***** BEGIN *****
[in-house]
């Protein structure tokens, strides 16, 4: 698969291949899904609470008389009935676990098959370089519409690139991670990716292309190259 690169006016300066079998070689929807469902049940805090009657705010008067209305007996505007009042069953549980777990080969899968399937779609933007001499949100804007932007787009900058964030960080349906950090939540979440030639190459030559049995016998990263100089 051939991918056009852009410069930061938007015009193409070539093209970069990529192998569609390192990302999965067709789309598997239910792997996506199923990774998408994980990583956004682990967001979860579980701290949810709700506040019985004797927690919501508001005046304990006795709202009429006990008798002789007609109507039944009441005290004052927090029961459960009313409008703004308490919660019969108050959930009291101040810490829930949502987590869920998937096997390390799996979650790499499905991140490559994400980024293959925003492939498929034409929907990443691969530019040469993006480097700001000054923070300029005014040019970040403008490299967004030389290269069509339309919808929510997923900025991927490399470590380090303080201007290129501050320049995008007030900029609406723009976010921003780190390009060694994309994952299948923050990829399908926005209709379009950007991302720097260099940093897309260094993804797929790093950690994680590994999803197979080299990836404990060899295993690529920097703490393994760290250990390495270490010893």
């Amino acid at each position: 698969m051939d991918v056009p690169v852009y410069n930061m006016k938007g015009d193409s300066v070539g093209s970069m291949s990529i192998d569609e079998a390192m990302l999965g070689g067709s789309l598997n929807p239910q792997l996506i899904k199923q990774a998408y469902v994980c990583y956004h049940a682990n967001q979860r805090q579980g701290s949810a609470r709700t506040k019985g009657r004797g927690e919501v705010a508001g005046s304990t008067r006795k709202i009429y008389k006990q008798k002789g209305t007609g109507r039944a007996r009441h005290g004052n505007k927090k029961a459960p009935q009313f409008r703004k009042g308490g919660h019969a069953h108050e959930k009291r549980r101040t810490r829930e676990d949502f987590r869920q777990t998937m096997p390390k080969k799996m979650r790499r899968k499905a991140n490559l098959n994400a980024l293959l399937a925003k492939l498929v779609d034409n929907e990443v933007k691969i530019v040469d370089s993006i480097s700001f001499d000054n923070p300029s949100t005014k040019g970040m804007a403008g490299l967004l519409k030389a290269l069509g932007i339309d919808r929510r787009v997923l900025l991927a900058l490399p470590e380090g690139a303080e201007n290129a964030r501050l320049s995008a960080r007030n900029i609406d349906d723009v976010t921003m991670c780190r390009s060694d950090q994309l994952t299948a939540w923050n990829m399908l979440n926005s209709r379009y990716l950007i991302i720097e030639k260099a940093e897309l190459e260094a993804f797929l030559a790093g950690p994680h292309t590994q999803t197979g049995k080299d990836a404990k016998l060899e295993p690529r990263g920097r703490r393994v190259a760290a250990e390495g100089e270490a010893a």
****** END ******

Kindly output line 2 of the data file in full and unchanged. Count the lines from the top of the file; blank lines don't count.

């Protein structure tokens, strides 16, 4: 698969291949899904609470008389009935676990098959370089519409690139991670990716292309190259 690169006016300066079998070689929807469902049940805090009657705010008067209305007996505007009042069953549980777990080969899968399937779609933007001499949100804007932007787009900058964030960080349906950090939540979440030639190459030559049995016998990263100089 051939991918056009852009410069930061938007015009193409070539093209970069990529192998569609390192990302999965067709789309598997239910792997996506199923990774998408994980990583956004682990967001979860579980701290949810709700506040019985004797927690919501508001005046304990006795709202009429006990008798002789007609109507039944009441005290004052927090029961459960009313409008703004308490919660019969108050959930009291101040810490829930949502987590869920998937096997390390799996979650790499499905991140490559994400980024293959925003492939498929034409929907990443691969530019040469993006480097700001000054923070300029005014040019970040403008490299967004030389290269069509339309919808929510997923900025991927490399470590380090303080201007290129501050320049995008007030900029609406723009976010921003780190390009060694994309994952299948923050990829399908926005209709379009950007991302720097260099940093897309260094993804797929790093950690994680590994999803197979080299990836404990060899295993690529920097703490393994760290250990390495270490010893």